Anyway, I decided to leave the cover off that section of plumbing just to keep an eye on it for a while. Good idea! The temperature kept slowly falling. Lower highs, lower lows. Kind of like the stock market falling into a recession. Nighttime temperatures now in the mid 30’s (F). A couple times a day I peek in there with my flashlight. After a couple of days I noticed a small puddle of water. It’s not from the washers. No, it’s the braided, crimped ½” tubing that’s dripping right where it’s crimped, on both ends. Ain’t I lucky. The crimp machine at the factory was having a bad day and this particular hose didn’t get crimped right on both ends. Pulled the hose. Trip to HD, they don’t have ½” hoses like this. Jump to Lowe’s and got lucky. They have one box with a hose that will work. It’s a braided stainless steel hose but who cares, it will work.
Came back to the trailer. What the heck, there’s no power. I drove up to the main office. Somebody ran off the road and took out the power pole next to the RV park. It took them 7 hours to put in a new power pole. With no power we couldn’t heat with electric so we burned some propane.
The power came back on but the temperatures kept dropping. Now in the low 30’s at night. Yesterday morning, what is that? Is that a few drops of water under there?. Must be left over from the other day. It can’t be leaking, again. I dried it up with a paper towel. Checked it again a couple of hours later. Daggum it, there’s a few drops of water again. Now, the crimped PEX fitting is leaking. Apparently, the cold has shrunk the PEX tubing and it’s dripping. The only thing to do now is reduce the water pressure until the drip stop. I lowered the pressure to 35 psi.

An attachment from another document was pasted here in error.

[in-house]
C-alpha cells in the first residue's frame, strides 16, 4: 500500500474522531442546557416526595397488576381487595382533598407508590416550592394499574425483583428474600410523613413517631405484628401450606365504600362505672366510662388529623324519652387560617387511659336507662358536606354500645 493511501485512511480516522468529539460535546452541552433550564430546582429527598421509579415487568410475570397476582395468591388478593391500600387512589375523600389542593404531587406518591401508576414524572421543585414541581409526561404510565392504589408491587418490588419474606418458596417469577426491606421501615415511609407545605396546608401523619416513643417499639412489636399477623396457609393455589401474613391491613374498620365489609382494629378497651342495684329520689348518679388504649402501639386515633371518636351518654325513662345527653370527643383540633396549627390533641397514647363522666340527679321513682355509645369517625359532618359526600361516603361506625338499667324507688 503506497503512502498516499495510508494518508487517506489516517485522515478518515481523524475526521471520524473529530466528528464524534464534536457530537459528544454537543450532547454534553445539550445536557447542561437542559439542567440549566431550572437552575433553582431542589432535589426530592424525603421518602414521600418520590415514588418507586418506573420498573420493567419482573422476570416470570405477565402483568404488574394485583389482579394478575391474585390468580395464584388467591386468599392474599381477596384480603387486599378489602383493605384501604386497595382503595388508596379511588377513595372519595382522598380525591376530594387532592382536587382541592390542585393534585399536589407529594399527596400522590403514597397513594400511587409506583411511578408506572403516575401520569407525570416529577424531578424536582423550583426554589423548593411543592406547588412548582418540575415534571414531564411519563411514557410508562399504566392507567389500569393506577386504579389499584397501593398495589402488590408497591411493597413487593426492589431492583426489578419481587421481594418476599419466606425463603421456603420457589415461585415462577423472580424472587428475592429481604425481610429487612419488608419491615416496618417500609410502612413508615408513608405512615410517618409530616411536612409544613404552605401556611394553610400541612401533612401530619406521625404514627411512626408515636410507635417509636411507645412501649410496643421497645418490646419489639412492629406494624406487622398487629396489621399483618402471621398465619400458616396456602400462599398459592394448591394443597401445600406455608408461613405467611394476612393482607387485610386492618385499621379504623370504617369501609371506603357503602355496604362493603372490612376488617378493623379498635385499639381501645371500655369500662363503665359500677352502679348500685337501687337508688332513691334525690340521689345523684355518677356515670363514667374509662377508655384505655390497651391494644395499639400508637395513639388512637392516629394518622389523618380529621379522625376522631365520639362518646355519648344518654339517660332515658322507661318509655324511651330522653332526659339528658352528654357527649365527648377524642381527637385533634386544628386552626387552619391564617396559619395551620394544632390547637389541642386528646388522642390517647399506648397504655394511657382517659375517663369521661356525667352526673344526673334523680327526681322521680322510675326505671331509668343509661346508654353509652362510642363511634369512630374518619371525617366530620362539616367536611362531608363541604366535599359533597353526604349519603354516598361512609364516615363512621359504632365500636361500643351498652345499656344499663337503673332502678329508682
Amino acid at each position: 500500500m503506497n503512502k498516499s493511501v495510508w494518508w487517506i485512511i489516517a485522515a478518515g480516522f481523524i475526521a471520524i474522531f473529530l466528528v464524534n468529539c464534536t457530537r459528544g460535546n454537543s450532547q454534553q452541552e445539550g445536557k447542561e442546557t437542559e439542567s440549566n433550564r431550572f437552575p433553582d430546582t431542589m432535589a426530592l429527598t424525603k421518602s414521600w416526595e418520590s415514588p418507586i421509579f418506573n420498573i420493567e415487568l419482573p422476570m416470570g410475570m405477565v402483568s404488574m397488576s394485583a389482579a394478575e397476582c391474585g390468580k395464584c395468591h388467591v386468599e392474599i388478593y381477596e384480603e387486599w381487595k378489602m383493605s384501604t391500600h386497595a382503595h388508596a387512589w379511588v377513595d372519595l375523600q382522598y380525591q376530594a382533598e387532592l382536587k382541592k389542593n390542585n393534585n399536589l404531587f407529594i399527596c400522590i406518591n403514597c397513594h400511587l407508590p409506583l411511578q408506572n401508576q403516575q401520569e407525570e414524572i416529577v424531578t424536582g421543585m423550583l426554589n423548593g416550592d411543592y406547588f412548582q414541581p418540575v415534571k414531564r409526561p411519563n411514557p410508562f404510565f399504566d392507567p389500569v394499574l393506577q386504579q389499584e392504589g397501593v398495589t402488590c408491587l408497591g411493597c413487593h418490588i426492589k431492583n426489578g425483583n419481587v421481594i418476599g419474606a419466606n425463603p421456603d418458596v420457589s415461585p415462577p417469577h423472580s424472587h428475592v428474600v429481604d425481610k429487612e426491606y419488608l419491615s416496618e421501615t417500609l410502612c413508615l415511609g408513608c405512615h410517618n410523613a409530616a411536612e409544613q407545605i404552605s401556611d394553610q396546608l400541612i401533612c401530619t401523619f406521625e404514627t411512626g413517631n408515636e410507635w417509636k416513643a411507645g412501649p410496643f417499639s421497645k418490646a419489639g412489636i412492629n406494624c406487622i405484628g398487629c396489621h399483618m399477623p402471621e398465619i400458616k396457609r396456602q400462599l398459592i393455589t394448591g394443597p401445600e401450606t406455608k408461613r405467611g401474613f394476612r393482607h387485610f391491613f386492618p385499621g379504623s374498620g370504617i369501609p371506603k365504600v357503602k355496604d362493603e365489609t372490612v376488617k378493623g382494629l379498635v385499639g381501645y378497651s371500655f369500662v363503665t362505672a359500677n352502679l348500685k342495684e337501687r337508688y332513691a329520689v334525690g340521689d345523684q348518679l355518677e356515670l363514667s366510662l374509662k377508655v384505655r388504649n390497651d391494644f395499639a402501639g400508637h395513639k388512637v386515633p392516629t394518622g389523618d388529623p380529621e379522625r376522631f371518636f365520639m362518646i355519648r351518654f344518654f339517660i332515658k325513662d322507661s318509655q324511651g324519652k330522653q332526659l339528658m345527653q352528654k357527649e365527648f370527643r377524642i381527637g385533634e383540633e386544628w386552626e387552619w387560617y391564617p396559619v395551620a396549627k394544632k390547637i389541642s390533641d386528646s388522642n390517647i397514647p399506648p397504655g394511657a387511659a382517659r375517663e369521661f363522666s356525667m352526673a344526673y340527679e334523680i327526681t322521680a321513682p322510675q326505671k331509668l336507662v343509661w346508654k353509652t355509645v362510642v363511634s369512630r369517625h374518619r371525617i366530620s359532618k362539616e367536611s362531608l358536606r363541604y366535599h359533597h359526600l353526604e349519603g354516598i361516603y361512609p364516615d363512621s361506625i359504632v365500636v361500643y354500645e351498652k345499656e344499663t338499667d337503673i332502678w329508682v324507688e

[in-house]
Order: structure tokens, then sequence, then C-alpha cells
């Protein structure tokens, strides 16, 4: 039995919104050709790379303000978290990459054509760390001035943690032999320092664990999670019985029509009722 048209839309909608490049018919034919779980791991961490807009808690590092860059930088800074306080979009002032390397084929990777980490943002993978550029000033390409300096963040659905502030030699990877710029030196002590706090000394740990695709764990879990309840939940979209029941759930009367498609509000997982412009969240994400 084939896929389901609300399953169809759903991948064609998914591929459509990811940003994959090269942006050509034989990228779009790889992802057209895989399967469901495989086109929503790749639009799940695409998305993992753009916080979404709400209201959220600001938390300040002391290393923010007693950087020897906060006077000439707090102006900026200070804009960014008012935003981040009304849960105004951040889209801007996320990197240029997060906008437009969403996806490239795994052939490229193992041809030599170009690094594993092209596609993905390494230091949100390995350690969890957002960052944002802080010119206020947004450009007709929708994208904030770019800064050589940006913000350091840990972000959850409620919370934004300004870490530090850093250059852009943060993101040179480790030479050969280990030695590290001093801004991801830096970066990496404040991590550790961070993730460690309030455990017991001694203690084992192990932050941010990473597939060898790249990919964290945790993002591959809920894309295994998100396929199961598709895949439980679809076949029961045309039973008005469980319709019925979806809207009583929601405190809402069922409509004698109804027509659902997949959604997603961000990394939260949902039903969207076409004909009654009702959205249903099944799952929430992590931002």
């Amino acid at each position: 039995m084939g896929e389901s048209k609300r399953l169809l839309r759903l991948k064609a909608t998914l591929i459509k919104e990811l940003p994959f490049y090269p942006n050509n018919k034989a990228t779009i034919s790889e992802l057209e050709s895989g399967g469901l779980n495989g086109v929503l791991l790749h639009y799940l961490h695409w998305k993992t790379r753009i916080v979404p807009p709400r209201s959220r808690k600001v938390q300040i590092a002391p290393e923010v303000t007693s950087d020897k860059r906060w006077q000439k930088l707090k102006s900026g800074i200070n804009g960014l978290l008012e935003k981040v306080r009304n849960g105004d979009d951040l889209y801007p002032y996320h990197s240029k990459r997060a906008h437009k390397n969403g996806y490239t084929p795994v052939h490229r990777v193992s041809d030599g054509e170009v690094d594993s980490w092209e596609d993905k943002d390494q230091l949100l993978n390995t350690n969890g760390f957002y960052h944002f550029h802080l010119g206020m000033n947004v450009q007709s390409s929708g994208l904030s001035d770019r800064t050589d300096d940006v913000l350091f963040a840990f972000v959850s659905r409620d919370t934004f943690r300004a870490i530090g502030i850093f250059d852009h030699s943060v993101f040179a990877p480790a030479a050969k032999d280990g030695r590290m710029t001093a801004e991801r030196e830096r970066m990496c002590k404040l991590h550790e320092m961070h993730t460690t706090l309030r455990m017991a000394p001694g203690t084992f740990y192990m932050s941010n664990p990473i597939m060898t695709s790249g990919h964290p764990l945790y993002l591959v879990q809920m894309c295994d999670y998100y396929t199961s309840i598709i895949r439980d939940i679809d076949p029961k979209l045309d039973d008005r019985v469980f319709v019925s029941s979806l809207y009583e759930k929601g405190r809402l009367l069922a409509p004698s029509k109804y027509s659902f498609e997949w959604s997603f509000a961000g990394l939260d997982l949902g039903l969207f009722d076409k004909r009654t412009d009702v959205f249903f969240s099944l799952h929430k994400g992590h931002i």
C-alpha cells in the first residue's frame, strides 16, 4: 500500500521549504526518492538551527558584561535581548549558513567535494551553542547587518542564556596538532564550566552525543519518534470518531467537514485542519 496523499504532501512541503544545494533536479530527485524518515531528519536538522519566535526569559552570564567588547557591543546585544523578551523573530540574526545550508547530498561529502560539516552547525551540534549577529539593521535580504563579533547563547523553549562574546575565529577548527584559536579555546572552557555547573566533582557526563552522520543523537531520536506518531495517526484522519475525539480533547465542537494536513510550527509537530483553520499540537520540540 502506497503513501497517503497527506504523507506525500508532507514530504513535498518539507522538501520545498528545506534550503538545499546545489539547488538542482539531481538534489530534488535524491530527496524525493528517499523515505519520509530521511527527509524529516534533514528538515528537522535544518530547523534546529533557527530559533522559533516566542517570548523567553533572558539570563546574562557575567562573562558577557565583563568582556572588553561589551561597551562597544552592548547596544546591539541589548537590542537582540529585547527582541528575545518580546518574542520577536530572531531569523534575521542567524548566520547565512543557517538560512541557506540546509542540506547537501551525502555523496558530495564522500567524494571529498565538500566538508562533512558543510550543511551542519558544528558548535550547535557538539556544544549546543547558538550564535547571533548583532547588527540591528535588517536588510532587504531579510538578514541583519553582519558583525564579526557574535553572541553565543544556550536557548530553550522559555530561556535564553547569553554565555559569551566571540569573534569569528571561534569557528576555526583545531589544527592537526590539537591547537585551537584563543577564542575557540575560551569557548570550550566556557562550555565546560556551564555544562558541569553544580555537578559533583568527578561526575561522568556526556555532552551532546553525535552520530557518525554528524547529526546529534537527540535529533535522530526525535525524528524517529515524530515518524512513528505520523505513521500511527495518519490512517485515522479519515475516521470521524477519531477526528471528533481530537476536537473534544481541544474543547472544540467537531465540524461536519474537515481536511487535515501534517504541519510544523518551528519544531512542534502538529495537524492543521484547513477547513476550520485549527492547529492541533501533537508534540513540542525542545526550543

So, here’s where it starts getting interesting. The RV park sent out an email and said, you might want to consider leaving your water running the next couple of days. It’s going to get cold and stay that way for “awhile”, and it did. Not everyone got the message. Those record-breaking temperatures hit and two nights in a row in the mid 20’s. Daytime highs in the mid 30’s. Lot’s of sites now don’t have water as their hoses froze. Important tip, in cold weather, open your dump tanks and leave the water running. I decided to bring in one of the three slides on my trailer. I’d have less cubic feet to warm if the power goes off. Glad I did. Maybe I should bring the bedroom slide in as well. It hangs out there in the wind. Something to consider. Wish I had done that.
Sure enough, the power went off about 7 a.m., 26 hours ago. I checked my handy android phone (how did those settlers every make it without smart phones). The power company says they will initiate “rolling power outages”. Rolling my butt. They shut the power off for the next 26 hours.
So, this is a whole new ball game. Not knowing how cold it’s going to get and how long the power will be out. Power company says, “rolling”. But it didn’t roll. It just stayed out.